Dairy Channel: Dairy farms are disappearing

A recent news release from the American Farm Bureau Federation stated that U.S. milk production is increasing while the number of dairy farms has declined 5.1 percent over the past year.



More than 4,500 farms have stopped producing milk since July 1999. Since 1992, we have lost 48,510 dairy herds (36.9 percent of our producing dairies). Yet milk production has increased an average of about 3 percent per month for the past year.



Ken Olson, American Farm Bureau’s dairy policy specialist, claims that current milk prices and projected prices for the coming months mean that financial stress will remain in the industry. He expects to see further decline in herd numbers in the near future, causing further stress on the dairy infrastructure (service, supply, credit, transportation, marketing and processing firms that serve dairy farmers).



Dairy farm managers continue to adopt new innovations in order to improve productivity of their cows, while at the same time increasing herd size to maximize milk per worker and per dollar of fixed costs.



Larger herds mean dairy managers work less directly with cows, crops and equipment, and more directly with employees. Adopting new technology means investing money. Increasing herd size is often the only way to justify the increased debt load.



You are running faster and getting further behind because over-production is depressing the milk price. You are struggling to learn how to manage people and adopt new innovations but there is too much month left at the end of the milk check.



The losses of dairy herds will continue until supply equates with demand. Some of you will be survivors. Ohio needs more milk every year. I believe the best place to produce this milk is right here in Ohio!



You are not going to like this, but in order to stay in business, most of you are going to need to produce milk at lower cost.



Many of you can significantly affect the price you receive by using milk pricing options and by improving the quality of your milk, but cost control is still the major area needing improvement on most dairy farms.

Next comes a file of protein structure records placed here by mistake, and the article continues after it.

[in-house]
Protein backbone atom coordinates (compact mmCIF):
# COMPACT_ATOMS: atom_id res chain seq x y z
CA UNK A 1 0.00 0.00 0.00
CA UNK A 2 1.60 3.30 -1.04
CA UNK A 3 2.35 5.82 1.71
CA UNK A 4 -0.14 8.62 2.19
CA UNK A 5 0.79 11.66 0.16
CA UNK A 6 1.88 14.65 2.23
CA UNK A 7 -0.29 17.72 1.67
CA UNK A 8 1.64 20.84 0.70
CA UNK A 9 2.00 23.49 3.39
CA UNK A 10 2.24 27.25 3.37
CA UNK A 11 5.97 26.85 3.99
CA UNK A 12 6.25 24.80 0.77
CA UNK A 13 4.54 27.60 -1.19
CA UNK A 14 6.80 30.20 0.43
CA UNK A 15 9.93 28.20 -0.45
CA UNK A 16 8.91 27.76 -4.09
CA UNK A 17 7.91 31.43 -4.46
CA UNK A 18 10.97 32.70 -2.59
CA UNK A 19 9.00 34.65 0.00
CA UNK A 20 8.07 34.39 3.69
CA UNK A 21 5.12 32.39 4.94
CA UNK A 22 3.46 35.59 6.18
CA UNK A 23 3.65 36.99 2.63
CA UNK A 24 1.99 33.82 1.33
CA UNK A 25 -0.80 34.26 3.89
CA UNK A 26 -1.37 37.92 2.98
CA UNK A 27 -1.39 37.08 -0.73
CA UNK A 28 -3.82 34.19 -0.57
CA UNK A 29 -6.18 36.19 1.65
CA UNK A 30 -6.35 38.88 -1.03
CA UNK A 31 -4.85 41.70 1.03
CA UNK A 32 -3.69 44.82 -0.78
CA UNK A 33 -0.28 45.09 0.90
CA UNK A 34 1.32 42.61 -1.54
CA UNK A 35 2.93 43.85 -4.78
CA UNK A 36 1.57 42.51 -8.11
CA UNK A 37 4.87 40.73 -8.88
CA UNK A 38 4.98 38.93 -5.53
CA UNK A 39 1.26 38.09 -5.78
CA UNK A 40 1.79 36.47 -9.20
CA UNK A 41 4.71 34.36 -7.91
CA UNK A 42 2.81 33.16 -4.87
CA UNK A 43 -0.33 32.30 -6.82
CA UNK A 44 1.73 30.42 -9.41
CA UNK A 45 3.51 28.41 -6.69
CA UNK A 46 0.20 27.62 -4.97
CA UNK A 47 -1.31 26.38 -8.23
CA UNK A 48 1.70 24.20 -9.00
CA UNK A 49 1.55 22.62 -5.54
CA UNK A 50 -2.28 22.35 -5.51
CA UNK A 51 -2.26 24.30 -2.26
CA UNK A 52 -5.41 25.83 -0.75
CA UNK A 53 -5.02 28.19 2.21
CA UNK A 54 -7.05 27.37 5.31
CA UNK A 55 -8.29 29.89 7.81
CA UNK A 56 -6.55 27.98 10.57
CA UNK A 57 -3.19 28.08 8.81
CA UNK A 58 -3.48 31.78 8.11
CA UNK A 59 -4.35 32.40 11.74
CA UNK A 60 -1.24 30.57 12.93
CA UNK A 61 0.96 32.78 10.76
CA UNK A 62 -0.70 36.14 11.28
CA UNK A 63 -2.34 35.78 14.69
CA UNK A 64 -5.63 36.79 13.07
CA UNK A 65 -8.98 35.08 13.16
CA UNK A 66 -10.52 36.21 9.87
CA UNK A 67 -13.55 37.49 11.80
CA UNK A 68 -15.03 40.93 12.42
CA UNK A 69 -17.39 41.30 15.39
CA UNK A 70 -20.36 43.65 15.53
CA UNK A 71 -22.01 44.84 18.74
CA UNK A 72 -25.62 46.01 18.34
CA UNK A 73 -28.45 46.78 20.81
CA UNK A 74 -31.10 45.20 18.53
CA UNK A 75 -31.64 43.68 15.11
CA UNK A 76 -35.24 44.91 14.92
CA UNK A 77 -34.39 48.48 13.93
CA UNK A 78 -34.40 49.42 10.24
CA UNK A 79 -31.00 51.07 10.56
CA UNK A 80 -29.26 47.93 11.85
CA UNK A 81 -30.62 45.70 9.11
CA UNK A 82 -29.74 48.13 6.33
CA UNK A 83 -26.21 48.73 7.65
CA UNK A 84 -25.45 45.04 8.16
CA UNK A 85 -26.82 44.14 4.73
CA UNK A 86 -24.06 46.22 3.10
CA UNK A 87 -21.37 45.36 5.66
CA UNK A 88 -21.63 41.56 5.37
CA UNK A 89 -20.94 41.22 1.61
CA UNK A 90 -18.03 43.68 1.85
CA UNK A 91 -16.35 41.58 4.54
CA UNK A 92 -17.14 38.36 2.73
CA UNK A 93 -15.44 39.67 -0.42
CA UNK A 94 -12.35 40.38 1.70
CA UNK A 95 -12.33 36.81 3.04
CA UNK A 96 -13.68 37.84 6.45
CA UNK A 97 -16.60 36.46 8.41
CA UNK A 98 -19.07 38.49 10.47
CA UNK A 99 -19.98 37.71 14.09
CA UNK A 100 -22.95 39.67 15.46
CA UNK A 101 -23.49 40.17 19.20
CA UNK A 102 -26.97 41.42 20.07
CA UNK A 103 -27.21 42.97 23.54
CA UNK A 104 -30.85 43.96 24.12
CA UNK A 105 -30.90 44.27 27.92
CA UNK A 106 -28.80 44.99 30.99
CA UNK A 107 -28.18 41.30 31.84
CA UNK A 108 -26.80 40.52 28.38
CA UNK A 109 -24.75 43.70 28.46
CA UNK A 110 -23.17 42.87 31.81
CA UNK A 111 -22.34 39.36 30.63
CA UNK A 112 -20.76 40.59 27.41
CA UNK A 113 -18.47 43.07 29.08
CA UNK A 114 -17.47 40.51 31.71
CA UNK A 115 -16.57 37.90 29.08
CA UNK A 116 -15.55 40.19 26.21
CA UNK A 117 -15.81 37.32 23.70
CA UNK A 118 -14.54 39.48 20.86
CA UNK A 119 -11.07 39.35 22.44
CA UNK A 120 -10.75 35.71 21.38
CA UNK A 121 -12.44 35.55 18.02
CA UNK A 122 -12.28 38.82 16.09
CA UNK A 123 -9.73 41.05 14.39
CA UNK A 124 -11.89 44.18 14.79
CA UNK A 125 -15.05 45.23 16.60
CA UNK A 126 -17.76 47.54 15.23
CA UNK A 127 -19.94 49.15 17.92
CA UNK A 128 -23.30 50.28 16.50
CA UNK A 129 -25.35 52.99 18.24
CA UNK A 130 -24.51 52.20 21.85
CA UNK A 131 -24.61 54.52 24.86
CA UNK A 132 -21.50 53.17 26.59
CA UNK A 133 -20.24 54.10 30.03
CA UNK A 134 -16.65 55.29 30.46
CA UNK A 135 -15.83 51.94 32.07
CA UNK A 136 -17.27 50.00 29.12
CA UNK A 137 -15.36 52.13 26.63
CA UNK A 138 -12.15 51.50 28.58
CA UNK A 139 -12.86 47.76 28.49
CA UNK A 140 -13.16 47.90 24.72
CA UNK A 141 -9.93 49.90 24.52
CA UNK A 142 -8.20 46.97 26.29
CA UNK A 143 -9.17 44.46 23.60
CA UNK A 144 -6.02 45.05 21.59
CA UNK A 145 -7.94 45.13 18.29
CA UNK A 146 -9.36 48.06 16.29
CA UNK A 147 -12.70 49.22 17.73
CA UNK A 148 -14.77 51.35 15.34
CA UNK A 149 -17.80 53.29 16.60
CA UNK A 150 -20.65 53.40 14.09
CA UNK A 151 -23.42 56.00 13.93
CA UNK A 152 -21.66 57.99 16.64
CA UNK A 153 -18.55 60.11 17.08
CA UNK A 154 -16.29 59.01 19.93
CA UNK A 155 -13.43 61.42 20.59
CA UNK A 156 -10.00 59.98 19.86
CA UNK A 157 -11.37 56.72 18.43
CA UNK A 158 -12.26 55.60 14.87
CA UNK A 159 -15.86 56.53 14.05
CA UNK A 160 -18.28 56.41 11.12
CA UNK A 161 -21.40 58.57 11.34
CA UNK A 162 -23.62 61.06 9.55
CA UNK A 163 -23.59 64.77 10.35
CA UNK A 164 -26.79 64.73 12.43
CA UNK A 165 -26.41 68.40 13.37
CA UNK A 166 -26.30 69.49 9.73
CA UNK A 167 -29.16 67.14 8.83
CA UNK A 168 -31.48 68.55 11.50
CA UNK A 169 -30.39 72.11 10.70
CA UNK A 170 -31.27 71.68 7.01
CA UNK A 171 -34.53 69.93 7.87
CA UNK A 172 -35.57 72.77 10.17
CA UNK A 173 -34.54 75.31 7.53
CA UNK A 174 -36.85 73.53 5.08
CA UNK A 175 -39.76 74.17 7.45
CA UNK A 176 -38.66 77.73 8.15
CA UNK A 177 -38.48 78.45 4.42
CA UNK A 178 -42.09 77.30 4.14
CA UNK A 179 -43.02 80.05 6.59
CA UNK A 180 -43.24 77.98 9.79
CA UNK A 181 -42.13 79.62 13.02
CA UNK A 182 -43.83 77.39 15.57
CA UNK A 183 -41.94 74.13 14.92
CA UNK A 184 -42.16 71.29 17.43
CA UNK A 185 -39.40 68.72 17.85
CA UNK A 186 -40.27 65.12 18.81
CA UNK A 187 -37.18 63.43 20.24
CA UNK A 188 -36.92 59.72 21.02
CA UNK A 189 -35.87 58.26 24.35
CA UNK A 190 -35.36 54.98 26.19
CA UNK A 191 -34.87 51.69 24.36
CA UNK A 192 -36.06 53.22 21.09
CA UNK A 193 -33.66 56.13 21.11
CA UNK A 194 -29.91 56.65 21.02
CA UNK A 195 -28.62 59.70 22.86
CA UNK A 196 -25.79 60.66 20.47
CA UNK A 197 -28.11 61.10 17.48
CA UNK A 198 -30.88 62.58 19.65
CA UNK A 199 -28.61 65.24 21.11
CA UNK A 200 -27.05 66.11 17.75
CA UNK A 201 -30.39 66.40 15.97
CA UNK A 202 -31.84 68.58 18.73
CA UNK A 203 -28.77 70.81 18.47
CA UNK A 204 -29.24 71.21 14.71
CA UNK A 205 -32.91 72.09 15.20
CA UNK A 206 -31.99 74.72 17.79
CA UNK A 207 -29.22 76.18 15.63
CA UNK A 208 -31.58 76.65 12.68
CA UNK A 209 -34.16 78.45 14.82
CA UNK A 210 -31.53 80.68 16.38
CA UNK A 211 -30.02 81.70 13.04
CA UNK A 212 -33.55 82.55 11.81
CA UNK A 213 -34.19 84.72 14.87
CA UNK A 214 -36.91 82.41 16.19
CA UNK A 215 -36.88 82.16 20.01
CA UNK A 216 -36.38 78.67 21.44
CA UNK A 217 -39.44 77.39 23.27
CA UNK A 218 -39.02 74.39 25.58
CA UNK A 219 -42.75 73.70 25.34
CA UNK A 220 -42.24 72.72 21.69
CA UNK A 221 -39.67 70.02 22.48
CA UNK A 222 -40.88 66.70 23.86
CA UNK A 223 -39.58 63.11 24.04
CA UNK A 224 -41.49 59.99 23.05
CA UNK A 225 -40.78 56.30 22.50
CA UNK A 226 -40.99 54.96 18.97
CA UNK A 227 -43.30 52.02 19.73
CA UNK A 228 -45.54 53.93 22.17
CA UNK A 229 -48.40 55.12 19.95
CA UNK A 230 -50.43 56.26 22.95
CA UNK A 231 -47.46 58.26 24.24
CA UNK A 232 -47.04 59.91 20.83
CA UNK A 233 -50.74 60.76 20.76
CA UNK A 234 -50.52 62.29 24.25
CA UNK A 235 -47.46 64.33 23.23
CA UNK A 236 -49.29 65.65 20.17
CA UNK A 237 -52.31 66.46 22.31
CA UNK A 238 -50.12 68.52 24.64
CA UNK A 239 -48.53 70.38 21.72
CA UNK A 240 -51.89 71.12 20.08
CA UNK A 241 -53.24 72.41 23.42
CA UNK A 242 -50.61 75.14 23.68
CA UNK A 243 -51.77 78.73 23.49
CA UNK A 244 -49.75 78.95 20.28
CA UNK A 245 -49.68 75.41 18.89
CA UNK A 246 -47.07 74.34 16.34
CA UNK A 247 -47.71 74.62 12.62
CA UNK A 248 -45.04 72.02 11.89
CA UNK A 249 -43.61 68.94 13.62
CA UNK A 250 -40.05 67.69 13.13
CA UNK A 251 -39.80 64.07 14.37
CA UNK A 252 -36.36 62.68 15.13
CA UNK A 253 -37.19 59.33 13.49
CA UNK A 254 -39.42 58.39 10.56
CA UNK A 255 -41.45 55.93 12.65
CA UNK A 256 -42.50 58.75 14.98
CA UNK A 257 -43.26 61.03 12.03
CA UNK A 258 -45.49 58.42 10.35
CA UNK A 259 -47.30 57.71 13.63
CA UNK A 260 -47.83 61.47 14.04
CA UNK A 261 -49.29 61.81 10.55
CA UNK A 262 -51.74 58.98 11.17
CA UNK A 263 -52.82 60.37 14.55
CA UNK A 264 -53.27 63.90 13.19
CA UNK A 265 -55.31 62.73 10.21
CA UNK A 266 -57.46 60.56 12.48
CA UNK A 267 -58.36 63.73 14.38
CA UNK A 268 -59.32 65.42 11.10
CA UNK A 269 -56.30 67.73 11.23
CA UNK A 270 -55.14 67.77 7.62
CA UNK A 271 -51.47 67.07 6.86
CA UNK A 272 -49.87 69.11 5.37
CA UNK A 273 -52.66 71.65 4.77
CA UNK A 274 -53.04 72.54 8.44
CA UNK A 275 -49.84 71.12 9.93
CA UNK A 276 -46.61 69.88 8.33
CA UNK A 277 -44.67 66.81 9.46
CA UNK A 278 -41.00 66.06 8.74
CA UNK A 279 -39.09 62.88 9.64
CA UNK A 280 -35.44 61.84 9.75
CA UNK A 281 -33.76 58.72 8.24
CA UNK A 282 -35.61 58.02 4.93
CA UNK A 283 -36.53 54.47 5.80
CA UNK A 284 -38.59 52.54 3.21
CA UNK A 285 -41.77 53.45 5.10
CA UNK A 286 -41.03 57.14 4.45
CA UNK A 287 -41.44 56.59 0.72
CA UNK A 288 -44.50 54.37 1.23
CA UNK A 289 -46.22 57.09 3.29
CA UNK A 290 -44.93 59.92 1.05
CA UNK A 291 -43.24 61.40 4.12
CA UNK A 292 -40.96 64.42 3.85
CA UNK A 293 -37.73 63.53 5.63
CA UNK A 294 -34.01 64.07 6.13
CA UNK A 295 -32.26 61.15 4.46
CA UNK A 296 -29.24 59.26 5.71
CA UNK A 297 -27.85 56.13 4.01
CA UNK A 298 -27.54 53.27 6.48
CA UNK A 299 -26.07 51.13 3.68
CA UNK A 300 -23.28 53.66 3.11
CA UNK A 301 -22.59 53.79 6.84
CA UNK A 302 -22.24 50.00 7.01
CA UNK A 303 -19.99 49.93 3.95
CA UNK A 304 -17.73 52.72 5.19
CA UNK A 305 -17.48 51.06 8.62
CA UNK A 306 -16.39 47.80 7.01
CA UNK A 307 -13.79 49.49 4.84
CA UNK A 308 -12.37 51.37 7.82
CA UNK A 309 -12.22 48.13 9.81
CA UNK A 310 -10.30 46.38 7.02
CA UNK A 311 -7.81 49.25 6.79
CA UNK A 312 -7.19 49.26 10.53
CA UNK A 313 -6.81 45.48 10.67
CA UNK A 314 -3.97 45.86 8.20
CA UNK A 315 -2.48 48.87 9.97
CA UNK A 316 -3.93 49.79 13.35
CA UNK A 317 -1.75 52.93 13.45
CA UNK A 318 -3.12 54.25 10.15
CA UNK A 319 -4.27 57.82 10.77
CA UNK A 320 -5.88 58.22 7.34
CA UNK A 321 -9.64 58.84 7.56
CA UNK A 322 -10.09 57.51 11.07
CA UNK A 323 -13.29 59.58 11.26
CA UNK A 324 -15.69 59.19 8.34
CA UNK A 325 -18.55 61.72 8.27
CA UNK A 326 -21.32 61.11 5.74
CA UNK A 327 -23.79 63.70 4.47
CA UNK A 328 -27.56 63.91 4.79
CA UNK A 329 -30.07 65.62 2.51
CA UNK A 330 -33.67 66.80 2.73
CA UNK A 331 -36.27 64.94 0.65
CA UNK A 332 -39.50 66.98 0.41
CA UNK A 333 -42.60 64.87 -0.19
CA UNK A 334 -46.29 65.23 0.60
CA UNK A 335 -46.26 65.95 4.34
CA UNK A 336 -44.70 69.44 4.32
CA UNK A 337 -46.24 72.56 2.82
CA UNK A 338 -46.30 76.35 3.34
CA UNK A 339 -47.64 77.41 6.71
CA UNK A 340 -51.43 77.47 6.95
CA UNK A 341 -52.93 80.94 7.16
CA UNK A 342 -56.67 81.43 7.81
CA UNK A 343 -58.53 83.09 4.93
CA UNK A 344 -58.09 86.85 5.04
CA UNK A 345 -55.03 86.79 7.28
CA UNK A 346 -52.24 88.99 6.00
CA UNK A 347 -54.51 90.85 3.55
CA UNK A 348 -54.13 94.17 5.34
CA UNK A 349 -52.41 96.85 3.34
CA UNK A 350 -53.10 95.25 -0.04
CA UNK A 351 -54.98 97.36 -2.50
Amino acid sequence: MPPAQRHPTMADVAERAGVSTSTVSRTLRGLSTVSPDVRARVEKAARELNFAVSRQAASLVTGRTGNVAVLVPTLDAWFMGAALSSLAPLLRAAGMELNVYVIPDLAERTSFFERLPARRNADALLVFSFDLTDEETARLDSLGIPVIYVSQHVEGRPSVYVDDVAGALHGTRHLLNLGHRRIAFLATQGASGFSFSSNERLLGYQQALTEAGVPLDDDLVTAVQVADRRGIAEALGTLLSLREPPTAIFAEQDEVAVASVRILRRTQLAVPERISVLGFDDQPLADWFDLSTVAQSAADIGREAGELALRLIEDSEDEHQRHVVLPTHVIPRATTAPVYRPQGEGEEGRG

That means milking more cows that produce more per cow while reducing feed and other input costs. (Thank goodness we have low feed prices.) It means employing innovations that allow you to stretch your fixed costs over more cows and allow your workers to handle more cows effectively.



Yes, that means some of you are going to increase production while your neighbors face the grim prospect of going out of business. You must have the courage to weather this storm with the knowledge that if you hope to continue selling milk, you must figure out how to be profitable at today’s prices.



In most cases that means you must cut costs! If you can’t figure out how to do that, you will be out of business, too.



Right now is the time to take good care of old equipment, old cows and old facilities. Now is the time to be a tough sell for any new gadget or sure-fire additive or product.



Now is the time to get back to basic nutrition for your herd. Feed analysis and soil testing can return huge savings in purchased feed and fertilizer costs. Now is the time to make maximum possible use of the nutrients in manure.



OSU Extension agents and the northeast district extension Dairy Excel team are ready to help you meet these challenges. We are here to assist you with business analysis and budgeting. We can provide information on managing employees and getting the most from your investment in new technologies and facilities.



We can provide a variety of group and individualized helps, whether you milk 30 cows or 300. We will work with you to ease the transition whether you plan to be a survivor or leave the industry.



Maybe your best option is to stop dairying now or at some time in the foreseeable future. When feed, repairs and other account balances are increasing, you may need to be realistic and decide to stop the losses immediately.



We can help you determine whether you are losing equity in the business, a key factor in deciding when to quit. If you decide to leave dairy farming, what alternatives do you have for the farm? What are the tax implications of selling farm assets and paying off debt? Will you need to enter the off-farm work force? Dairy farmers have a variety of marketable skills, so please do not sell yourself short.



We can help you learn about and prepare for alternative enterprises on the farm. We can help you with estate planning and retirement planning.



Ohio needs its dairy industry. In 1990, the production and processing of milk in Ohio generated more then $4.5 billion and provided more than 23,000 jobs. If milk production migrates out of Ohio, so will the infrastructure that is needed to support this vital agricultural industry.



Dairy producers face severe challenges in 2000 and 2001, but the people of Ohio will always need dairy products. If your farm has a strong equity position, you can plan now to be one of the survivors after the current crisis is past and place your business in position to be profitable in the future.



(The author is an agricultural extension agent in Columbiana County. Questions or comments can be sent in care of Farm and Dairy, P.O. Box 38, Salem, OH 44460.)

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